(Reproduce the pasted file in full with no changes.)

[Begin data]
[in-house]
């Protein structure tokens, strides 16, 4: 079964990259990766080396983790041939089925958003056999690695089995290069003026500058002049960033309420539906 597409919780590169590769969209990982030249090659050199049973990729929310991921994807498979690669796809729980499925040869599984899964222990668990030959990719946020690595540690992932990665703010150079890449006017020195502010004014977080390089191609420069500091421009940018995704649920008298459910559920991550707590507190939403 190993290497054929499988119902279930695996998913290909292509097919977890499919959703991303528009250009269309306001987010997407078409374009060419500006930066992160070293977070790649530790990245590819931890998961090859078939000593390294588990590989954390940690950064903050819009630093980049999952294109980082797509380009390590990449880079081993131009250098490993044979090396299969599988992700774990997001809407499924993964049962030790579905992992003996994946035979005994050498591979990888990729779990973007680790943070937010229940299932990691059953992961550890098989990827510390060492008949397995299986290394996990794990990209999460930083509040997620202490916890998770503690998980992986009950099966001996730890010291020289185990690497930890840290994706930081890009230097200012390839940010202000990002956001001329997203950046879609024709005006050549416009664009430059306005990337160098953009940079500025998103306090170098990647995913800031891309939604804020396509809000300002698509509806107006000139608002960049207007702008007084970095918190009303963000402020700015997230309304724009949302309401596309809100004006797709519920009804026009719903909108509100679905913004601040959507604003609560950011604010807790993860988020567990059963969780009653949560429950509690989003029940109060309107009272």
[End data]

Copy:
[in-house]
């Protein structure tokens, strides 16, 4: 079964990259990766080396983790041939089925958003056999690695089995290069003026500058002049960033309420539906 597409919780590169590769969209990982030249090659050199049973990729929310991921994807498979690669796809729980499925040869599984899964222990668990030959990719946020690595540690992932990665703010150079890449006017020195502010004014977080390089191609420069500091421009940018995704649920008298459910559920991550707590507190939403 190993290497054929499988119902279930695996998913290909292509097919977890499919959703991303528009250009269309306001987010997407078409374009060419500006930066992160070293977070790649530790990245590819931890998961090859078939000593390294588990590989954390940690950064903050819009630093980049999952294109980082797509380009390590990449880079081993131009250098490993044979090396299969599988992700774990997001809407499924993964049962030790579905992992003996994946035979005994050498591979990888990729779990973007680790943070937010229940299932990691059953992961550890098989990827510390060492008949397995299986290394996990794990990209999460930083509040997620202490916890998770503690998980992986009950099966001996730890010291020289185990690497930890840290994706930081890009230097200012390839940010202000990002956001001329997203950046879609024709005006050549416009664009430059306005990337160098953009940079500025998103306090170098990647995913800031891309939604804020396509809000300002698509509806107006000139608002960049207007702008007084970095918190009303963000402020700015997230309304724009949302309401596309809100004006797709519920009804026009719903909108509100679905913004601040959507604003609560950011604010807790993860988020567990059963969780009653949560429950509690989003029940109060309107009272």